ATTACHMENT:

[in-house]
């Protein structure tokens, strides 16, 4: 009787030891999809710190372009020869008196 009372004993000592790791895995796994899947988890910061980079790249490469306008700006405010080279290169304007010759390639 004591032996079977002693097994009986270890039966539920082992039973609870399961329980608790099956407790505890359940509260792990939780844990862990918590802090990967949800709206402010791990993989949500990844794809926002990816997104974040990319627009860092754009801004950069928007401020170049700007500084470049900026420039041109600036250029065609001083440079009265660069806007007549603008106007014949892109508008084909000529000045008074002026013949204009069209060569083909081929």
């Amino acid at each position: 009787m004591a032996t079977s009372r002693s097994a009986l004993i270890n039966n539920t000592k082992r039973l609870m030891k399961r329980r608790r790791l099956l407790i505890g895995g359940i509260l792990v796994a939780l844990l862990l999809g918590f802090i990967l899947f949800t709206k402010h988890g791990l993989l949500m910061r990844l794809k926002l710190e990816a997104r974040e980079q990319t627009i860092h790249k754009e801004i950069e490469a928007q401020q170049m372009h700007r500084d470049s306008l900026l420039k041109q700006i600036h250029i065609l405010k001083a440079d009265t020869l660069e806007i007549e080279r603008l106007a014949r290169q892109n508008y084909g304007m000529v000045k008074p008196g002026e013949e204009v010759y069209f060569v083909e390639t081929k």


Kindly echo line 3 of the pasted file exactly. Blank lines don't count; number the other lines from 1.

């Amino acid at each position: 009787m004591a032996t079977s009372r002693s097994a009986l004993i270890n039966n539920t000592k082992r039973l609870m030891k399961r329980r608790r790791l099956l407790i505890g895995g359940i509260l792990v796994a939780l844990l862990l999809g918590f802090i990967l899947f949800t709206k402010h988890g791990l993989l949500m910061r990844l794809k926002l710190e990816a997104r974040e980079q990319t627009i860092h790249k754009e801004i950069e490469a928007q401020q170049m372009h700007r500084d470049s306008l900026l420039k041109q700006i600036h250029i065609l405010k001083a440079d009265t020869l660069e806007i007549e080279r603008l106007a014949r290169q892109n508008y084909g304007m000529v000045k008074p008196g002026e013949e204009v010759y069209f060569v083909e390639t081929k």